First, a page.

Our main protagonist is Helen; though it’s a third-person-narration, the focus lies on her, her history, her issues, and her incapability to deal with her past. We also learn more about Paul, Declan’s friend, who never leaves his side and is the main force regarding his care (much to Lily’s chagrin). But apart from those two everyone else rather seems to set the stage for Helen and the family’s difficult past – at least this is how I felt. And it’s not that I didn’t like it; I loved it. First, when looking back on her past, Helen does not face a ‘huge trauma’ in the stereotypical way of trauma, meaning abuse and violence or the like. Her turning point was the death of her beloved father when she was 12; much of what follows are conflicts that could happen in a lot of families (maybe I feel that way because of my own background in regard to my mother and grandmother, so I’m sorry if this does not sound as serious and insightful as someone else may see the story). So while Helen’s inner (and outer) conflicts are understandable, one does not have to be awestruck how one person can go on with her life in the light of a past as gruesome as hers.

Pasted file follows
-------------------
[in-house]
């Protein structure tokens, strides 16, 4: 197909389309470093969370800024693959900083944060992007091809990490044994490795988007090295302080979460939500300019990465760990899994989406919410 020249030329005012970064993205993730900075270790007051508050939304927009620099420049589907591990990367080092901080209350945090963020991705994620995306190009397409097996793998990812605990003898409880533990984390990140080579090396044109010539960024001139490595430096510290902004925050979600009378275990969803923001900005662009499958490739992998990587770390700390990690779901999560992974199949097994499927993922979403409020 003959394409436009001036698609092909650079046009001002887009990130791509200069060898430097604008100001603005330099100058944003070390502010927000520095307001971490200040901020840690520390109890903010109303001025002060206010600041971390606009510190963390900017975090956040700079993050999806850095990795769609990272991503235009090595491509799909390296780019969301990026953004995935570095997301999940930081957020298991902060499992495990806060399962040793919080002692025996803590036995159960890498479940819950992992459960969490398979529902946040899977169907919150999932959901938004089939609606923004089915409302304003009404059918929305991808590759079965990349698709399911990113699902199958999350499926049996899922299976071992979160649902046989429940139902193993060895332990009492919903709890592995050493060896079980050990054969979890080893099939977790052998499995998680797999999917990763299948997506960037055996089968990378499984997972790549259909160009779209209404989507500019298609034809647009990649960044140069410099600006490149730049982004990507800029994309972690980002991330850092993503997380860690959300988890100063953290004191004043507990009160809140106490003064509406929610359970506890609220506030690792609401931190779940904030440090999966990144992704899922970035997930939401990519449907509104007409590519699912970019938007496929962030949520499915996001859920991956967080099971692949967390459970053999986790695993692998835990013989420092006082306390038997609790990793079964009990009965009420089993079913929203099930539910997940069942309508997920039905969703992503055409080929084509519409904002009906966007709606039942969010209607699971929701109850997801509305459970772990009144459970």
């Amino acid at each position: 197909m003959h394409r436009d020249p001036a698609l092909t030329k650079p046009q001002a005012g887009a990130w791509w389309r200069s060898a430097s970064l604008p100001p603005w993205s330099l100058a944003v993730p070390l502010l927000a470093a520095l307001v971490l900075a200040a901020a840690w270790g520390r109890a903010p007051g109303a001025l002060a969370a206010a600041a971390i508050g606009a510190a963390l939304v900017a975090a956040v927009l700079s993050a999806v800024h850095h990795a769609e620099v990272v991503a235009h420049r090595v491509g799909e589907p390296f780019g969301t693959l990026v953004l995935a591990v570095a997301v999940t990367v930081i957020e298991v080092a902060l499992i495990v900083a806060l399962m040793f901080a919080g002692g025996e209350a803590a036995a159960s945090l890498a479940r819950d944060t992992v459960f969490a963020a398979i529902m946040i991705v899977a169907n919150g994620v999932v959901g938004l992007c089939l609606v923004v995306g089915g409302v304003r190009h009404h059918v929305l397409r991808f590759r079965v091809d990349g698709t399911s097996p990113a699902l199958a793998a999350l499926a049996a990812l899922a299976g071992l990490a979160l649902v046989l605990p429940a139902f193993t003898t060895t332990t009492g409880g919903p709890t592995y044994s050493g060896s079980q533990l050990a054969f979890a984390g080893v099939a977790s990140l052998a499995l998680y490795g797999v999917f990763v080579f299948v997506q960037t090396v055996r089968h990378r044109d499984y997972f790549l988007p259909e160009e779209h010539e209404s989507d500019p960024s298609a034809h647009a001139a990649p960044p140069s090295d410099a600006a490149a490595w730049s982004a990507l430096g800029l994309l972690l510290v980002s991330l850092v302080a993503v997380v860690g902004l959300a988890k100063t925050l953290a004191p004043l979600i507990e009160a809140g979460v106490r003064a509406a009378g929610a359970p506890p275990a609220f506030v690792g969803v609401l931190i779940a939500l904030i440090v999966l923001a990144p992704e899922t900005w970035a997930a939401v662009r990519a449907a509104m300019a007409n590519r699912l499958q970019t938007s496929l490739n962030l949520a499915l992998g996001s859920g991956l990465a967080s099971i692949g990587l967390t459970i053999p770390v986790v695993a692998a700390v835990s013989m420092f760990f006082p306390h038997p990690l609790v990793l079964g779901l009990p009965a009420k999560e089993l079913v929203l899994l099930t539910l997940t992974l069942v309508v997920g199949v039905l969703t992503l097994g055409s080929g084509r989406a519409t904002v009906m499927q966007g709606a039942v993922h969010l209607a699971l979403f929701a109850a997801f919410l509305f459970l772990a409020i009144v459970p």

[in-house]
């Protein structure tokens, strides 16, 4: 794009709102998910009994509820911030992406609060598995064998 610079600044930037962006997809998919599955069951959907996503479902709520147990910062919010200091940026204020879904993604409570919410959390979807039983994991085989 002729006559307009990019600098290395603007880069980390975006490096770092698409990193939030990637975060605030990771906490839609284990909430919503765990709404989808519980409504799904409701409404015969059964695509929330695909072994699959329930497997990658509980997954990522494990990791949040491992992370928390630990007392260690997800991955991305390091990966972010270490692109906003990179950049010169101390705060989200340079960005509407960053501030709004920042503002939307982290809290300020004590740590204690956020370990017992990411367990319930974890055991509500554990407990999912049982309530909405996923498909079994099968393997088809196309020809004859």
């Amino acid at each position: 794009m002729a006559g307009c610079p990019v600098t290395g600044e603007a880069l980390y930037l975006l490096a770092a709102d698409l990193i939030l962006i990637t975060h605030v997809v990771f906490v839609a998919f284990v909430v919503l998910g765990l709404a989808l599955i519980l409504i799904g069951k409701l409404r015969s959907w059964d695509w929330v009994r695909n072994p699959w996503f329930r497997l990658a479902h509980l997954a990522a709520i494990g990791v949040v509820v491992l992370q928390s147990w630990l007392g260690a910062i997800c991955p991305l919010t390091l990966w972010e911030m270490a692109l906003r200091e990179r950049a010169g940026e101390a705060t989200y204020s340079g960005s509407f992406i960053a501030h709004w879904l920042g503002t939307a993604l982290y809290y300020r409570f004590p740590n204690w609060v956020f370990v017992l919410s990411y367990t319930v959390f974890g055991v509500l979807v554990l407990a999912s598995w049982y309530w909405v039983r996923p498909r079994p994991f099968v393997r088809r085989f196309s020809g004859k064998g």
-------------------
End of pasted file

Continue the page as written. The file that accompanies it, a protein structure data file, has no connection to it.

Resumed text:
Second, Paul is wonderful. There’s no other way for me to describe it, he is a compassionate, caring, and thoughtful character, the best friend one can have in general and in Declan’s situation in particular. Larry, Dora, Lily, and Declan add their stories and all this together tells a difficult and sad story that will have no happy ending, but also one that shares a certain hope, though I cannot describe this feeling more detailed. I love being so vague…

Hope can feel good, even if it’s false hope. I read this book in two days, and it only took THAT LONG because I needed some sleep. Tóibín is a wonderful narrator, his stories carry a certain atmosphere I cannot specify, but I feel it whenever I read something by him. Nora Webster is already waiting, but I will take a little break before my next Tóibín. It’s an intensive and wonderful reading experience, one I cannot and won’t take lightly, for the best possible reasons.